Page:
Usually, the chief justice and the court’s conservatives argue for deferring to the federal government on regulatory matters, particularly in an area like immigration. Two years ago, for example, the chief justice wrote a 5-4 opinion deferring to Trump and upholding his travel ban on foreign visitors and immigrants.
But such deference requires the justices to have confidence in the decision-making process within the government. Thursday’s decision is the latest sign that Roberts, who spent much of January presiding over Trump’s impeachment trial in the Senate, may be growing increasingly skeptical about decisions that come out of the Trump administration.
The court ordered that the DACA case be remanded so that the Homeland Security Department could better explain its actions. Meanwhile, DACA will remain in effect. While the administration could now devise a new explanation, there is little or no chance a second attempt to end DACA would win approval from the courts this year.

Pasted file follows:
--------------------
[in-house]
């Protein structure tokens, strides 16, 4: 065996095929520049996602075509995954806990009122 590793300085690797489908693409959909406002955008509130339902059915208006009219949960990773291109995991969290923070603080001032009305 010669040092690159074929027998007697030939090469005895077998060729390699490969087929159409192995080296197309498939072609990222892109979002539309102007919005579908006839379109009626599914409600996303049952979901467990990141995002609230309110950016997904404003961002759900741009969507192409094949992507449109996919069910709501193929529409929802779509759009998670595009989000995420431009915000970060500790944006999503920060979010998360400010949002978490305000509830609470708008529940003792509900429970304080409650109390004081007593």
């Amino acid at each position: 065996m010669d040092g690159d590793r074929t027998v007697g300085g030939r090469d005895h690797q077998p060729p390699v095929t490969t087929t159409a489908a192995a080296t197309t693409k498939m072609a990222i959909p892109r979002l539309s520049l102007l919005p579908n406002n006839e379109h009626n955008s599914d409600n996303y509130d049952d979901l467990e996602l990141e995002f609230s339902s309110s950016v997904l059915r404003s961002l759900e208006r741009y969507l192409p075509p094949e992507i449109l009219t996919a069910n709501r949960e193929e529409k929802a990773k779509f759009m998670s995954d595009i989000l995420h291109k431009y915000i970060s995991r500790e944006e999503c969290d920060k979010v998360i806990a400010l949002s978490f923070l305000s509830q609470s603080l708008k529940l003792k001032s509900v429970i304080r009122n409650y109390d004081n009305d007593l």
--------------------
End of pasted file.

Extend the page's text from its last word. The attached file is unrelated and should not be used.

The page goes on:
Justices Ruth Bader Ginsburg, Stephen Breyer, Sonia Sotomayor and Elena Kagan joined in the decision. Justices Clarence Thomas, Samuel A. Alito Jr., Gorsuch and Kavanaugh voted to uphold Trump’s plan.
The decision is likely to prove popular with the American public. Opinion polls over the past year have found that three-fourths of Americans believe the Dreamers should be granted a permanent status and allowed to become citizens. Both Republicans and Democrats have voiced support for them.
The ruling also likely closes the door on any action in Congress this year to resolve the issue. Trump had hoped that, if he won, he would have been able to use the decision as leverage against Democrats by offering to assist the Dreamers in exchange for new restrictions on legal immigration. Democrats had already rejected such a deal. Now they’re likely to wait until next year, when they hope to have increased their numbers in Congress after the November election.